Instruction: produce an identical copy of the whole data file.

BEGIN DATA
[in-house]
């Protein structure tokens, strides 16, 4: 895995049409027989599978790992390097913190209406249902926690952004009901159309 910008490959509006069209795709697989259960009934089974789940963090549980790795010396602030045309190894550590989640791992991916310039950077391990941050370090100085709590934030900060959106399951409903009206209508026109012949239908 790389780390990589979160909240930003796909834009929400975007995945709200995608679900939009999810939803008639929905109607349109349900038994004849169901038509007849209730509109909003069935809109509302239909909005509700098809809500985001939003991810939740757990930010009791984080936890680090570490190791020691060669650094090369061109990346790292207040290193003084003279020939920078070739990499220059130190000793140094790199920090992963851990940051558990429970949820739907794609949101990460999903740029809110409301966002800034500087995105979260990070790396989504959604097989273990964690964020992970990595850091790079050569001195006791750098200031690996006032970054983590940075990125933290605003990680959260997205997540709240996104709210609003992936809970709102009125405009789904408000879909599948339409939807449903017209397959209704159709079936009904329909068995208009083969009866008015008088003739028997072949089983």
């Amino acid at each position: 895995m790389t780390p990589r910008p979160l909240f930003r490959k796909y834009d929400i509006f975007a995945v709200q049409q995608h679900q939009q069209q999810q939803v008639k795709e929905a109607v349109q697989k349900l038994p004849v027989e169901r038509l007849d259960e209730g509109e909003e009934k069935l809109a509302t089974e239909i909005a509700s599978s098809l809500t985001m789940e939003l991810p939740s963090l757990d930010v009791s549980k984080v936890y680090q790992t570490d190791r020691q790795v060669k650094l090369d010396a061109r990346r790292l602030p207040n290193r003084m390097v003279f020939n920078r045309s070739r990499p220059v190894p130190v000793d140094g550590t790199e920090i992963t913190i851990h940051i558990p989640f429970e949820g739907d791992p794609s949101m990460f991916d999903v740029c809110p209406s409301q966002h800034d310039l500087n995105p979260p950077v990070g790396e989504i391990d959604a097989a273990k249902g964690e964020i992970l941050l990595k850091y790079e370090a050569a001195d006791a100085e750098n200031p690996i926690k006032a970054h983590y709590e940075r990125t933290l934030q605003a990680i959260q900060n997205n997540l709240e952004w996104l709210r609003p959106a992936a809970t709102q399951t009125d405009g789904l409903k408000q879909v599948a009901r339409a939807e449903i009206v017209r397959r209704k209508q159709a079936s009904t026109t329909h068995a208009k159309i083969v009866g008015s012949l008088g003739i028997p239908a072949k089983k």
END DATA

[in-house]
């Protein structure tokens, strides 16, 4: 895995049409027989599978790992390097913190209406249902926690952004009901159309 910008490959509006069209795709697989259960009934089974789940963090549980790795010396602030045309190894550590989640791992991916310039950077391990941050370090100085709590934030900060959106399951409903009206209508026109012949239908 790389780390990589979160909240930003796909834009929400975007995945709200995608679900939009999810939803008639929905109607349109349900038994004849169901038509007849209730509109909003069935809109509302239909909005509700098809809500985001939003991810939740757990930010009791984080936890680090570490190791020691060669650094090369061109990346790292207040290193003084003279020939920078070739990499220059130190000793140094790199920090992963851990940051558990429970949820739907794609949101990460999903740029809110409301966002800034500087995105979260990070790396989504959604097989273990964690964020992970990595850091790079050569001195006791750098200031690996006032970054983590940075990125933290605003990680959260997205997540709240996104709210609003992936809970709102009125405009789904408000879909599948339409939807449903017209397959209704159709079936009904329909068995208009083969009866008015008088003739028997072949089983």
């Amino acid at each position: 895995m790389t780390p990589r910008p979160l909240f930003r490959k796909y834009d929400i509006f975007a995945v709200q049409q995608h679900q939009q069209q999810q939803v008639k795709e929905a109607v349109q697989k349900l038994p004849v027989e169901r038509l007849d259960e209730g509109e909003e009934k069935l809109a509302t089974e239909i909005a509700s599978s098809l809500t985001m789940e939003l991810p939740s963090l757990d930010v009791s549980k984080v936890y680090q790992t570490d190791r020691q790795v060669k650094l090369d010396a061109r990346r790292l602030p207040n290193r003084m390097v003279f020939n920078r045309s070739r990499p220059v190894p130190v000793d140094g550590t790199e920090i992963t913190i851990h940051i558990p989640f429970e949820g739907d791992p794609s949101m990460f991916d999903v740029c809110p209406s409301q966002h800034d310039l500087n995105p979260p950077v990070g790396e989504i391990d959604a097989a273990k249902g964690e964020i992970l941050l990595k850091y790079e370090a050569a001195d006791a100085e750098n200031p690996i926690k006032a970054h983590y709590e940075r990125t933290l934030q605003a990680i959260q900060n997205n997540l709240e952004w996104l709210r609003p959106a992936a809970t709102q399951t009125d405009g789904l409903k408000q879909v599948a009901r339409a939807e449903i009206v017209r397959r209704k209508q159709a079936s009904t026109t329909h068995a208009k159309i083969v009866g008015s012949l008088g003739i028997p239908a072949k089983k």